On top of all of that, would he then sign off on acquiring Anthony, whose 2017-18 salary is about $26 million? If so, that could have the Clippers spending somewhere around $95 million on just those four players. And based on what we have seen, would we even expect the Clippers to be a top four seed out West? Neither the Golden State Warriors, the San Antonio Spurs nor the Houston Rockets seem to be going anywhere anytime soon, and the Utah Jazz are a team on the rise that may be battling for a top-four seed out West for years to come.

All in all, the Clippers may still make the most sense for a Carmelo Anthony trade, but before we all go spending Steve Ballmer’s money, it should at least be acknowledged that an Anthony acquisition, especially for a team that will be focused on re-signing its own top three free agents, might be a very expensive (and risky) proposition.

The Process To Undergo Surgery?

After showing just enough to win the hearts of those in the City of Brotherly Love, Joel Embiid’s NBA season ended after just 31 games. A rather weak showing by the 2016 draft class had many wondering whether Embiid would still find a way to take the award home, but today, many more are wondering if he will ever even play a full season.

Embiid was ruled out for the season back on March 1, a torn meniscus the cause. After a few weeks of uncertainty surrounding whether or not he would undergo a surgical procedure to repair it, Marc Stein of ESPN reports that it is “very likely” that he will.

While it may be understandable for panic to ensue—Embiid has played in only 31 games through his first three professional seasons—both Zydrunas Ilgauskas and Brook Lopez serve as examples of big men who were eventually able to overcome problems with their lower extremities to have long and productive careers. Lopez has missed just six games this season, putting him on pace to play in 75. He similarly appeared in 72 and 73 games in the 2014-15 and 2015-16 seasons, respectively.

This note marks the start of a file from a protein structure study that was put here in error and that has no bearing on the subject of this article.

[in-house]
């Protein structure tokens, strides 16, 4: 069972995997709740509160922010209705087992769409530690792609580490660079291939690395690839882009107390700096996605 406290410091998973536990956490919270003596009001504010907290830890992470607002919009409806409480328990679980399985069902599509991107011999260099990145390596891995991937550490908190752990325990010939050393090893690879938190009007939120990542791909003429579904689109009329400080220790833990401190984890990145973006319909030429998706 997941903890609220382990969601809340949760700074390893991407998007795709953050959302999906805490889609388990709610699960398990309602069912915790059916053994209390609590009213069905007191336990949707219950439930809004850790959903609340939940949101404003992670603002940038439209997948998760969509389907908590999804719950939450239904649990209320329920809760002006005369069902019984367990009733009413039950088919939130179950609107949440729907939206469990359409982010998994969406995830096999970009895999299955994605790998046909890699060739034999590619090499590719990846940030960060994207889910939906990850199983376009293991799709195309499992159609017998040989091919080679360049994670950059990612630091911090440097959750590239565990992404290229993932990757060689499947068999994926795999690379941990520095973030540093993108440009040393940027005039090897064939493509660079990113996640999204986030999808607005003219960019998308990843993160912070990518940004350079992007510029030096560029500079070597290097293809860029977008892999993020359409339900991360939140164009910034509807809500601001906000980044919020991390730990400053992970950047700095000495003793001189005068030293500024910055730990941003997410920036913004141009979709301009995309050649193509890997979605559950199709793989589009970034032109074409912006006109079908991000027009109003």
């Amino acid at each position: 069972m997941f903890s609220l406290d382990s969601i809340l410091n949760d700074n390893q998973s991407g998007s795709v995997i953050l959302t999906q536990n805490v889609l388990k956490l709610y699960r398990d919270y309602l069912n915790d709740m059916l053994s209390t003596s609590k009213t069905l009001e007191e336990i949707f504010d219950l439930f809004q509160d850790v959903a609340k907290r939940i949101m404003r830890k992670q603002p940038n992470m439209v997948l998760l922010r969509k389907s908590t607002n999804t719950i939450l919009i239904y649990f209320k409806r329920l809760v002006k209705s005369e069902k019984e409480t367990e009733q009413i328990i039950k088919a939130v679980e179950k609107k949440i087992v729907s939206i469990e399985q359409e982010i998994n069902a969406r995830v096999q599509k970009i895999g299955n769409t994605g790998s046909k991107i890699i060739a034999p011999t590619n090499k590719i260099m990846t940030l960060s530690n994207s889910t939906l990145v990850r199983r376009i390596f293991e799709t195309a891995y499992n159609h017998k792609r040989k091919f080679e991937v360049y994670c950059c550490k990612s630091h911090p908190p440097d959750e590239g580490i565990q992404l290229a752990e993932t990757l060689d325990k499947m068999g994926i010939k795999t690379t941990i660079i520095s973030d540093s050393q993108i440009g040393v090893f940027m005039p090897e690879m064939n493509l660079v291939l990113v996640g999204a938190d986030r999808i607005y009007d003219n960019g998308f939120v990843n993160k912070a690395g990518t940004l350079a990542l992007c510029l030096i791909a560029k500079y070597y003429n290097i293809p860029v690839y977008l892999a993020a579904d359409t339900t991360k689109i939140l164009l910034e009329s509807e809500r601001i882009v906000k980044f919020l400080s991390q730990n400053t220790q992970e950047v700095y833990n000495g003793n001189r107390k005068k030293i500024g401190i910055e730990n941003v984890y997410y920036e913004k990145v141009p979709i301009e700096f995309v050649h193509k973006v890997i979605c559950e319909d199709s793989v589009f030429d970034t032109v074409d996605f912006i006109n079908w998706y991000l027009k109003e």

At the very least, it should be noted that not every big man with injuries ends up like Yao Ming or Greg Oden, though there certainly is enough cause to be legitimately concerned about Embiid and his long term prospects of remaining healthy and impactful.

On the bright side for the Sixers, Ben Simmons, the first overall pick of the 2016 NBA Draft, is expected to make a difference from the time he steps on the court. And although the Los Angeles Lakers enter play on March 22 with the second-worst record in the league, should their lottery pick fall outside of the top three, it will belong to the Sixers.

Despite the unfortunate news involving Embiid, it’s still difficult to not be high on the Sixers, especially considering what they’ve showed this season.

Alan is an expert gambling writer who works as one of the chief editors for Basketball Insiders. He has been covering online gambling and sports betting for over 8 years, having written for the likes of Sportlens,, The Sports Daily, 90min, and His particular specialisms include US online casinos and gambling regulations, and soccer and basketball betting. Based in London, Alan holds an MA in English Literature and is a passionate supporter of Chelsea FC.